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The author of the groundbreaking work Slut! explores the phenomenon of slut-shaming in the age of sexting, tweeting, and “liking.” She shows that the sexual double standard is more dangerous than ever before and offers wisdom and strategies for alleviating its destructive effects on young women’s lives. Young women are encouraged to express themselves sexually. Yet when they do, they are derided as “sluts.” Caught in a double bind of mixed sexual messages, young women are confused. To fulfill the contradictory roles of being sexy but not slutty, they create an “experienced” identity on social media-even if they are not sexually active—while ironically referring to themselves and their friends as “sluts.” But this strategy can become a weapon used against young women in the hands of peers who circulate rumors and innuendo—elevating age-old slut-shaming to deadly levels, with suicide among bullied teenage girls becoming increasingly common. Now, Leora Tanenbaum revisits her influential work on sexual stereotyping to offer fresh insight into the digital and face-to-face worlds contemporary young women inhabit. She shares her new research, involving interviews with a wide range of teenage girls and young women from a variety of backgrounds as well as parents, educators, and academics. Tanenbaum analyzes the coping mechanisms young women currently use and points them in a new direction to eradicate slut-shaming for good.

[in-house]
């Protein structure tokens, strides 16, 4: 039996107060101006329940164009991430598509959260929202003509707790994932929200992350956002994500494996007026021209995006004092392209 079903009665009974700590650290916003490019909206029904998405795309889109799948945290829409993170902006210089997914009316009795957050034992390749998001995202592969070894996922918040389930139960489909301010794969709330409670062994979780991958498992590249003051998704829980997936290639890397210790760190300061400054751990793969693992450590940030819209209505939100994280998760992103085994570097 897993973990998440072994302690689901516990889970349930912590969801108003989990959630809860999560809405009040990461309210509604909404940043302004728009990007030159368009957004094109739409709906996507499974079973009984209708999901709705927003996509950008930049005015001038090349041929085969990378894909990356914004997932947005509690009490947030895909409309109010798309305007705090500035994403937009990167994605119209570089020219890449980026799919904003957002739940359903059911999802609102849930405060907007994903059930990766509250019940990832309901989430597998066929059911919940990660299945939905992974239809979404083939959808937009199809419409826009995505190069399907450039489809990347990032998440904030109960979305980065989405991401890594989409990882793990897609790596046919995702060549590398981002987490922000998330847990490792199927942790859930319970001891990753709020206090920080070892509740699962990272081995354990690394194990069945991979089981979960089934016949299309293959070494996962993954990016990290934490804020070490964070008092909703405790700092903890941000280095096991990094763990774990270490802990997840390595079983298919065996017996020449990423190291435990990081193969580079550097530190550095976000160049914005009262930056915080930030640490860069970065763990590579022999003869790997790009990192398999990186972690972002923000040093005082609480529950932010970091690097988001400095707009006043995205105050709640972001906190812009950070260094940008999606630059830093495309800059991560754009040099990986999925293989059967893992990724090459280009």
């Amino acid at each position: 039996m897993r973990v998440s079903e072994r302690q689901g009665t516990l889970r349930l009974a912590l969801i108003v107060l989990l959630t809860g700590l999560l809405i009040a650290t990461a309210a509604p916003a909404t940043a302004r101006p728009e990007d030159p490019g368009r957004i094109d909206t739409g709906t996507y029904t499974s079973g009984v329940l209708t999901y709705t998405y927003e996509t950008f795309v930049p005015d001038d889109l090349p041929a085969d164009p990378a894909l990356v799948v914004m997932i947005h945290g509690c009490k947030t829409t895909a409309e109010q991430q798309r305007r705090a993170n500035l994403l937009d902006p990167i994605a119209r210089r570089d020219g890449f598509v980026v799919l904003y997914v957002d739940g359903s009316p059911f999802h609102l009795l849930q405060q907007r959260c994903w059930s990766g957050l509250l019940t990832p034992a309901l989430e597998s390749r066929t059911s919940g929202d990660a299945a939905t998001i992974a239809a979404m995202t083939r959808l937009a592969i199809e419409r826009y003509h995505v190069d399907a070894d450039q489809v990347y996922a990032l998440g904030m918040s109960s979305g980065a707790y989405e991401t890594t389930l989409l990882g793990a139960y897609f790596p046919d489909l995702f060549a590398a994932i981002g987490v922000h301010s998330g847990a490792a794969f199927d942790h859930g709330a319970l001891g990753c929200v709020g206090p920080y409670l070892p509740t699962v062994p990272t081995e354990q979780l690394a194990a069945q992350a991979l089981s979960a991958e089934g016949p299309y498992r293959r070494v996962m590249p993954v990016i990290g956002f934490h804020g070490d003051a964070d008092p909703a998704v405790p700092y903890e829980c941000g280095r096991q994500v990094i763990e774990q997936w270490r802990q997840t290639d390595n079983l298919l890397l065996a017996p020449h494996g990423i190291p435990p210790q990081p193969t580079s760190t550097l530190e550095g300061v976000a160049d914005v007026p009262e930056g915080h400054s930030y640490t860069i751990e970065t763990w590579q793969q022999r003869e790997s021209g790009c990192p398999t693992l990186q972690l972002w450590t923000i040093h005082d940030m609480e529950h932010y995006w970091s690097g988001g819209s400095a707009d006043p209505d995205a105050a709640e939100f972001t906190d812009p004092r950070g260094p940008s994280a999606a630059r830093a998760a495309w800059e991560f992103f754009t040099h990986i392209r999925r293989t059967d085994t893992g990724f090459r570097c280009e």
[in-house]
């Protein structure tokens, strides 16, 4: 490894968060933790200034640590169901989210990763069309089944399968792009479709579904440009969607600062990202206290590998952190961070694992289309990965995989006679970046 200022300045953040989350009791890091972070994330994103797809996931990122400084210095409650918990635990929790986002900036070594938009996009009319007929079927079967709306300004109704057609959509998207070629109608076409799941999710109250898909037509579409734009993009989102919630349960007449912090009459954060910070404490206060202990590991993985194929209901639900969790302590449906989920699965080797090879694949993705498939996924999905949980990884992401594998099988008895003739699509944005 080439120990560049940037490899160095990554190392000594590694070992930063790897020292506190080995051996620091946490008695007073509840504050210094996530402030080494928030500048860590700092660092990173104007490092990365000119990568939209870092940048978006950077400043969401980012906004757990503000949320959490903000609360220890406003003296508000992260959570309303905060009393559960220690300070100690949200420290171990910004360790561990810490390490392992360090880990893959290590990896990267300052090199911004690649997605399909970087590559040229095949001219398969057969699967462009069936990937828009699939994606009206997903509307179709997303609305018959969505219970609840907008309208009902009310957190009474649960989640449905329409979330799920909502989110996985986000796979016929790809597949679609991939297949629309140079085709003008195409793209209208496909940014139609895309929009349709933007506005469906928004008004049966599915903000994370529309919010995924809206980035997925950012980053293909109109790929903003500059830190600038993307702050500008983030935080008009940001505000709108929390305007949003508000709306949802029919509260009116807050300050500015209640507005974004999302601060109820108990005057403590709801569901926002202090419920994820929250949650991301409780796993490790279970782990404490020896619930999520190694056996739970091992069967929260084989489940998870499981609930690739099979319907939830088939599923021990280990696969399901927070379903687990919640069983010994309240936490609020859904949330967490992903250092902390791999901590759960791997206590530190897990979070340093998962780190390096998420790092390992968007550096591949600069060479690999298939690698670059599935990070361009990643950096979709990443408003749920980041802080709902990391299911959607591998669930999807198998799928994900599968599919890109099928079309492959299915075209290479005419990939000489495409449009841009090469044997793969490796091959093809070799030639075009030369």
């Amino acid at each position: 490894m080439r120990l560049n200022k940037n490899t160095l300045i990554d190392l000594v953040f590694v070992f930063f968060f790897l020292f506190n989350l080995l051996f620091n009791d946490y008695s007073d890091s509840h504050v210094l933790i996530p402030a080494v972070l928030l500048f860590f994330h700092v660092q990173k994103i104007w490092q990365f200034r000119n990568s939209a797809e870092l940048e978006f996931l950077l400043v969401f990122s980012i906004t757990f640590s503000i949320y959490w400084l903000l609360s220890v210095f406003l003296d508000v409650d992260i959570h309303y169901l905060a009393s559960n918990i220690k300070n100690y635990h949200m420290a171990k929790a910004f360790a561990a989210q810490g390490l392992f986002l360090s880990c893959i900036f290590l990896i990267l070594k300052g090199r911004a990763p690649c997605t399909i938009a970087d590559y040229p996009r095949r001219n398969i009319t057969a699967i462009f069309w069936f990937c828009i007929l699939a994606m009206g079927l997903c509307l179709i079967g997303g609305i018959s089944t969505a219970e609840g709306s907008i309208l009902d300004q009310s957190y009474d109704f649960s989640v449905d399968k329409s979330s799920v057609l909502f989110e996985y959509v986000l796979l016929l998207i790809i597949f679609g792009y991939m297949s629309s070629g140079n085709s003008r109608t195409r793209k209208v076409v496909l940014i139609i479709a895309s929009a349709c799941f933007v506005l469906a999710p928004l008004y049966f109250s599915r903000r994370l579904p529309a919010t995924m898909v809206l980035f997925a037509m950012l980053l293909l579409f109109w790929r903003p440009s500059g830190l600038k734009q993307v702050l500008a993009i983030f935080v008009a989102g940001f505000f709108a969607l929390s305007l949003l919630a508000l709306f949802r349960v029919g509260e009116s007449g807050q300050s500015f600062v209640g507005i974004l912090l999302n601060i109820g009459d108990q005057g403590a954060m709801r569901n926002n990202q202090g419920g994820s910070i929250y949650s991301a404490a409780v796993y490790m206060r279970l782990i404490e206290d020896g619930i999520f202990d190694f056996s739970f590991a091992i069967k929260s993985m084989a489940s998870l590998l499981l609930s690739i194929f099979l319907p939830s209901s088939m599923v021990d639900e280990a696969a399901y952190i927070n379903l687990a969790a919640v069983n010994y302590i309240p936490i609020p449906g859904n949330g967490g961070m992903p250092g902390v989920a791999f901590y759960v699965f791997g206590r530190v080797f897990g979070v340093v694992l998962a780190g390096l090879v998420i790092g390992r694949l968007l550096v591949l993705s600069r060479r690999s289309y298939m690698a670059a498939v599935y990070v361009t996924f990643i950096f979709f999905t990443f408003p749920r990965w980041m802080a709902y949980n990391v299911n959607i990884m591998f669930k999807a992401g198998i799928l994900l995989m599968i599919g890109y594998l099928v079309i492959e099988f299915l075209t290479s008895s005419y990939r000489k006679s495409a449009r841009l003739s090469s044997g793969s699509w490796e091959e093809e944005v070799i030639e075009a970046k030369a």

Young women today are encouraged to express themselves sexually. Yet when they do, they are derided as "sluts." Caught in a double bind of mixed sexual messages, they're confused. To fulfill the contradictory roles of being sexy but not slutty, they create an "experienced" identity on social media—even if they are not sexually active—while ironically referring to themselves and their friends as "sluts." But this strategy can become a weapon used against young women in the hands of peers who circulate rumors and innuendo—elevating age-old slut-shaming to deadly levels, with suicide among bullied teenage girls becoming increasingly common. Now, Leora Tanenbaum—senior writer and editor for the Planned Parenthood Federation of America, author of the groundbreaking work Slut!, and the writer who coined the term slut-bashing—revisits her influential work on sexual stereotyping to offer fresh insight into the digital and face-to-face worlds contemporary young women inhabit. She shares her new research, involving the experiences of a wide range of teenage girls and young women from a variety of backgrounds as well as parents, educators, and academics. Tanenbaum analyzes the coping mechanisms young women currently use and points them in a new direction to eradicate slut-shaming for good.